HP is in the news again. If you missed the initial story, earlier in the year, it was reported that an audio driver that came pre-installed on a number of HP laptops contained keylogging code that stored every key stroke made by the person using the machine to a human-readable file. Once discovered, HP issued a patch that removed the keylogging function and deleted the data file.
Now, an independent security researcher going by the name "ZwClose" has discovered more built-in keyloggers in 460 HP Notebook models and counting.
At issue is the SynTP.sys file, which is an integral part of the Synaptics Touchpad driver that ships with a great many HP Notebooks. Although the keylogger is disabled by default, a hacker could enable it using open source tools, simply by changing a registry value.
After HP was notified, the company released a security advisory, which included the following:
"A potential security vulnerability has been identified with certain versions of Synaptics touchpad drivers that impact all Synaptics OEM partners. A party would need administrative privileges in order to take advantage of the vulnerability. Neither Synaptics nor HP has access to customer data as a result of this issue."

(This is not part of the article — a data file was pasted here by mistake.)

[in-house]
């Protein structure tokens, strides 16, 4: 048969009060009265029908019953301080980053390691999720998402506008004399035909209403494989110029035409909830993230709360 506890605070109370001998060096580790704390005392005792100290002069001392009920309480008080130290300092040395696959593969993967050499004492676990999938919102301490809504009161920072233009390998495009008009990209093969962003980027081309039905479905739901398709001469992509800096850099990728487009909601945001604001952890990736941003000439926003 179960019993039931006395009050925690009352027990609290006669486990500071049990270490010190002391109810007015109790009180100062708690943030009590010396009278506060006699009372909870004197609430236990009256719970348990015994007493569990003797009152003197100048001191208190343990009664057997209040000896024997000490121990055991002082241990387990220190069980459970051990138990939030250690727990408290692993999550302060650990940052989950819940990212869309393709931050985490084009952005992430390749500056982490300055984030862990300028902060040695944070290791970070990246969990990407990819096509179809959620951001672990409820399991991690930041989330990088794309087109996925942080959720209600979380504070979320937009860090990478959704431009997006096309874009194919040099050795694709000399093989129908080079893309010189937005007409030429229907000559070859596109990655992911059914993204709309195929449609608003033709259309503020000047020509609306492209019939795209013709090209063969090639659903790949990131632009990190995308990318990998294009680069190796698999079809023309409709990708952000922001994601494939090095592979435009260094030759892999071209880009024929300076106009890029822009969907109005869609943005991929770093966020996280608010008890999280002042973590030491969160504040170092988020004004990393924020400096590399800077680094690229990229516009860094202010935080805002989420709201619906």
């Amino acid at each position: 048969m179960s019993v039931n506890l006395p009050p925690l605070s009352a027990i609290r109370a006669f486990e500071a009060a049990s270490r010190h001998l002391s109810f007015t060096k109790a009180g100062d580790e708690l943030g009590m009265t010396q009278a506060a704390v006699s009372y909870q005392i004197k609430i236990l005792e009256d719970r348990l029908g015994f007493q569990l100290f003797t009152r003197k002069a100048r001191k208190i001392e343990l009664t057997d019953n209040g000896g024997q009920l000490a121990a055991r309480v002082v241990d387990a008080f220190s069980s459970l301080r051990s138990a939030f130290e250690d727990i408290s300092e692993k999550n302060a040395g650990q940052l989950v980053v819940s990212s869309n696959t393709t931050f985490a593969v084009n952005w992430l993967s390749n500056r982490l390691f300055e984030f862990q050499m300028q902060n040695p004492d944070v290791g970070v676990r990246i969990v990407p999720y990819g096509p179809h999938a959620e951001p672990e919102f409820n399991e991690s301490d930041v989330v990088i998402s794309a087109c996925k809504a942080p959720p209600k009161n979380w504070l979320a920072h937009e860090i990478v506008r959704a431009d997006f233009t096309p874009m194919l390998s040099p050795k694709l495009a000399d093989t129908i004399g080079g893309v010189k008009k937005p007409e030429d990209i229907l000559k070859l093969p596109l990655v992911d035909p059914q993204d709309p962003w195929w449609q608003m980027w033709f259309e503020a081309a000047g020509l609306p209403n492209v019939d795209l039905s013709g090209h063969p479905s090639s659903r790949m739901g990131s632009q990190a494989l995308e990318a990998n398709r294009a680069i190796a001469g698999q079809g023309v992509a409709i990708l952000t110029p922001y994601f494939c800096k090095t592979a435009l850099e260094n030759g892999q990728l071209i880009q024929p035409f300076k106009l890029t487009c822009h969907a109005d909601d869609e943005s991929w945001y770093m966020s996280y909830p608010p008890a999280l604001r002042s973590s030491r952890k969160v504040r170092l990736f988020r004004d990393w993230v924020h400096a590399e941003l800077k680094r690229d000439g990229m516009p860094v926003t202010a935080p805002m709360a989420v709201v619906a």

Since the release of the security advisory, HP has issued a driver update that removes the code for all affected models, so from a business and security standpoint, there's nothing to be done here.
In an era where privacy on the internet is under increasingly intense assault, however, it's worth noting that this is the second time an issue like this has been tied to HP equipment, and that's concerning. Privacy matters, and if you're concerned about it, then two such issues might be enough to make you start looking at some other vendor when it comes time to start replacing or upgrading your equipment.